The protein YfeX from Escherichia coli has been proposed to be essential for the process of iron removal from heme by carrying out a dechelation of heme without cleavage of the porphyrin macrocycle. Since this proposed reaction is unique and would represent the first instance of the biological dechelation of heme, we undertook to characterize YfeX. Our data reveal that YfeX effectively decolorizes the dyes alizarin red and Cibacron blue F3GA and has peroxidase activity with pyrogallal but not guiacol. YfeX oxidizes protoporphyrinogen to protoporphyrin in vitro. However, we were unable to detect any dechelation of heme to free porphyrin with purified YfeX or in cellular extracts of E. coli overexpressing YfeX. Additionally, Vibrio fischeri, an organism that can utilize heme as an iron source when grown under iron limitation, is able to grow with heme as the sole source of iron when its YfeX homolog is absent. Plasmid-driven expression of YfeX in V. fischeri grown with heme did not result in accumulation of protoporphyrin. We propose that YfeX is a typical dye-decolorizing peroxidase (or DyP) and not a dechelatase. The protoporphyrin reported to accumulate when YfeX is overexpressed in E. coli likely arises from the intracellular oxidation of endogenously synthesized protoporphyrinogen and not from dechelation of exogenously supplied heme. Bioinformatic analysis of bacterial YfeX homologs does not identify any connection with iron acquisition but does suggest links to anaerobic-growth-related respiratory pathways. Additionally, some genes encoding homologs of YfeX have tight association with genes encoding a bacterial cytoplasmic encapsulating protein.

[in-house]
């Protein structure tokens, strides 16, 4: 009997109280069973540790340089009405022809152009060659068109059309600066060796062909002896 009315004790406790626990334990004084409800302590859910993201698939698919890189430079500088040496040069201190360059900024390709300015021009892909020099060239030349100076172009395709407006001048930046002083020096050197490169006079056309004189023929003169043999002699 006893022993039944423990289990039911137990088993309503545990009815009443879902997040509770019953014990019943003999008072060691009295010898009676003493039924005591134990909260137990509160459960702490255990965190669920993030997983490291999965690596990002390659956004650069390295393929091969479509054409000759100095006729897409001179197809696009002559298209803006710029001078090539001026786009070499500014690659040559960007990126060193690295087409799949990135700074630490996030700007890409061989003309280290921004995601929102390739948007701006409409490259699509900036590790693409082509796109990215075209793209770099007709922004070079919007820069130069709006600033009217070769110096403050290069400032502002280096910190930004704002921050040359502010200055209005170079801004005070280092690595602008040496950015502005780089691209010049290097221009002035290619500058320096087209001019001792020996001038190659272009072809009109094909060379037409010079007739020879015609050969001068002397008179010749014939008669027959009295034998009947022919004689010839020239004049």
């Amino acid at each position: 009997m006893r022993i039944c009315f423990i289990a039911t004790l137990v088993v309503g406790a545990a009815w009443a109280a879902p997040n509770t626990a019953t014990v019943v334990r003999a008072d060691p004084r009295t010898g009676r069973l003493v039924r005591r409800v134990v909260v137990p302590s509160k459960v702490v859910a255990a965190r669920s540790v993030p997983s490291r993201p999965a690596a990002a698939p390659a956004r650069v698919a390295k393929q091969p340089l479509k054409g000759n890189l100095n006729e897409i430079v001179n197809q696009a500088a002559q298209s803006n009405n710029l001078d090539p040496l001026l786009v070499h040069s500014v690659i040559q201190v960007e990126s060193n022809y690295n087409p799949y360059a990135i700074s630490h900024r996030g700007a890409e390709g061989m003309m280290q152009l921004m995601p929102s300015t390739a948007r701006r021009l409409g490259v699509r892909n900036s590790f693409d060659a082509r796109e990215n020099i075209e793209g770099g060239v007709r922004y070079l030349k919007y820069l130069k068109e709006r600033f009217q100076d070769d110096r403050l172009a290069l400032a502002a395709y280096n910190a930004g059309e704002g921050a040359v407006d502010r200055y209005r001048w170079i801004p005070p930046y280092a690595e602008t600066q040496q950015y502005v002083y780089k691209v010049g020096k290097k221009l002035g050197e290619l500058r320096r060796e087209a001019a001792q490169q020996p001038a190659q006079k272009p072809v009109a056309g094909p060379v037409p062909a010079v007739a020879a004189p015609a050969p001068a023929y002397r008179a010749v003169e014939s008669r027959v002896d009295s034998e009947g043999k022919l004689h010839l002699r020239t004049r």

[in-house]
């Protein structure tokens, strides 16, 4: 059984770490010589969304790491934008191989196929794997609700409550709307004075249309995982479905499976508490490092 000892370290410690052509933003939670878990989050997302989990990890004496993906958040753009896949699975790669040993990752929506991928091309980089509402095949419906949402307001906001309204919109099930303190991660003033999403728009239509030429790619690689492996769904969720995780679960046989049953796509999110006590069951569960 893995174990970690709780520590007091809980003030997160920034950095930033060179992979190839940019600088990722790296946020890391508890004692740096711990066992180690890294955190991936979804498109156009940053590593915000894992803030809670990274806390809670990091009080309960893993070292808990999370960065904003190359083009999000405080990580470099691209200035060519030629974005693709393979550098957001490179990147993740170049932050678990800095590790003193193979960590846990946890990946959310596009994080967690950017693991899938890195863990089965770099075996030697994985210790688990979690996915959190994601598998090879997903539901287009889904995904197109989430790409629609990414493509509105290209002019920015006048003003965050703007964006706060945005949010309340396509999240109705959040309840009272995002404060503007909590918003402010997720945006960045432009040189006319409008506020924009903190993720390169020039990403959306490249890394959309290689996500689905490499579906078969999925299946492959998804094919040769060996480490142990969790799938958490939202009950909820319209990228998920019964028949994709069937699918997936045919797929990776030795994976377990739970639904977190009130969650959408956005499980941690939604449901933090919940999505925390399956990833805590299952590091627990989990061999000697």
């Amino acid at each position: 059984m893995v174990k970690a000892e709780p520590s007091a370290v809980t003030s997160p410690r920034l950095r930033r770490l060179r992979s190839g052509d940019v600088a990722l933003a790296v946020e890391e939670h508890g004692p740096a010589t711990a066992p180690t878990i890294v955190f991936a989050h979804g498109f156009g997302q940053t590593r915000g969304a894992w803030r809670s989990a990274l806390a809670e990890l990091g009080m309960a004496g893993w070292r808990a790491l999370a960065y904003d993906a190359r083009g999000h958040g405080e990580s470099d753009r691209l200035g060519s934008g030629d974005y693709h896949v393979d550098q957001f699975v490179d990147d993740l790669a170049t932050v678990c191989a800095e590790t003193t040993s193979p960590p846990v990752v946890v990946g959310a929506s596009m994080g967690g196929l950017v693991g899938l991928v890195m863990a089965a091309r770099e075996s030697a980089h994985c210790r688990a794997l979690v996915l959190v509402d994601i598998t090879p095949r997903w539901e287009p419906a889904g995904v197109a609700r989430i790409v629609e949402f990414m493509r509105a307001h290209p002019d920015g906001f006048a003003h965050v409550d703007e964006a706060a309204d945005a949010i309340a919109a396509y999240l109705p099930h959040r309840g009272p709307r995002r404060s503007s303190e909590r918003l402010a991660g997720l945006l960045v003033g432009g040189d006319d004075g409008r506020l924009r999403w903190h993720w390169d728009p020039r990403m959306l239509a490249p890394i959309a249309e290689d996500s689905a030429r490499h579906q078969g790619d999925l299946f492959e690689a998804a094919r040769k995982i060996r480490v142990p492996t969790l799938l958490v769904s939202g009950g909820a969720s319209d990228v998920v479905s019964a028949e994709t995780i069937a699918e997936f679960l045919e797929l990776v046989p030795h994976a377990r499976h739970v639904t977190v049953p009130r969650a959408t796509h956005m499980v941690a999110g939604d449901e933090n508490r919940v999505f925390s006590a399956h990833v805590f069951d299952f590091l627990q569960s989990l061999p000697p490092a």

Importance: Acquisition of iron from the host during infection is a limiting factor for growth and survival of pathogens. Host heme is the major source of iron in infections, and pathogenic bacteria have evolved complex mechanisms to acquire heme and abstract the iron from heme. Recently Létoffé et al. (Proc. Natl. Acad. Sci. U.S.A. 106:11719-11724, 2009) reported that the protein YfeX from E. coli is able to dechelate heme to remove iron and leave an intact tetrapyrrole. This is totally unlike any other described biological system for iron removal from heme and, thus, would represent a dramatically new feature with potentially profound implications for our understanding of bacterial pathogenesis. Given that this reaction has no precedent in biological systems, we characterized YfeX and a related protein. Our data clearly demonstrate that YfeX is not a dechelatase as reported but is a peroxidase that oxidizes endogenous porphyrinogens to porphyrins.